I have come to love data (metrics, not so much). Most of my work at Gartner focuses on diving deep into data from folks involved in technology purchase (and renewal decisions). There is always more to learn.
But data can also mess us up. Particularly when it is generalized and broad. I shared one example late last year about information overwhelming buyers. Take a stat like that as gospel, and you could really screw things up.
Unless the data value is 100% (almost never), you really have to dig deeper into who is in the %; who is not; what the implications are; what you should do about it.
One of the hot stats these days is [Choose Your Percentage]% of buyers don’t want to talk to sales people. This is usually followed by a discussion around the death of the sales function.
Will that happen-I’m willing to put the percentage at 100% that it won’t in my or even my children’s lifetimes.
In B2B, there are additional questions you should ask:
- What are the characteristics of these sales avoiders?
- What percentage of the buying team includes sales avoiders?
- What are the doing instead?
And the last one is where I think the silliness gets stronger if we stress on this. We know that folks involved in buying consult many sources: vendor web sites, peers, third parties, reviews, associations they are in, partners, etc. And most also talk to sales people.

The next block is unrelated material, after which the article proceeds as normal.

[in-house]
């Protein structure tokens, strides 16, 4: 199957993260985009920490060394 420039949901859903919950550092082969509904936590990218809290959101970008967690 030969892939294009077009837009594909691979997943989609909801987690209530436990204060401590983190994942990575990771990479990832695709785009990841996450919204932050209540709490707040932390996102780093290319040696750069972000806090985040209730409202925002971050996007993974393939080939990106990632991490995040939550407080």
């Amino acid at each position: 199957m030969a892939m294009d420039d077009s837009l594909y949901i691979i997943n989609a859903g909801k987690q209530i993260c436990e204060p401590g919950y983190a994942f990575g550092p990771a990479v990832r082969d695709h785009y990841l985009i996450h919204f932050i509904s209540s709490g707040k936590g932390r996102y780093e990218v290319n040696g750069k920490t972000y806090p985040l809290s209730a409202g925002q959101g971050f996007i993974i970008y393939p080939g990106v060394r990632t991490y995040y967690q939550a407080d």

But when we worry that ‘we don’t have control’ because the sales person interaction chunk is smaller or non-existant, my view is –who cares.
Instead of worrying about that, we should worry about how we are getting mindshare through all the other sources. How clear, complete, and consistent the ‘buying information search’ is across those sources. And how, if and when sales engages, we can build on that work versus rehash or even worse, contradict.
The driver for the consternation lives within organizational silos and biases. Too many organizations still have awkward, or limited, coordination between marketing and sales or other functions. Too many think they have the only one who really “gets the customer.” Too many seek to control the conversation that isn’t theirs to control. There is a different path available.
So, the next time you see a stat that catches your eye. Take a deep breath and contemplate, or explore, more deeply.
- Who’s in the number and Who’s Not
- What risks does this put on me
- What opportunities does it create
- What can we do differently in light of this?
Data is great. Stats are great. But blind allegiance without critical thinking is a road to nowhere.
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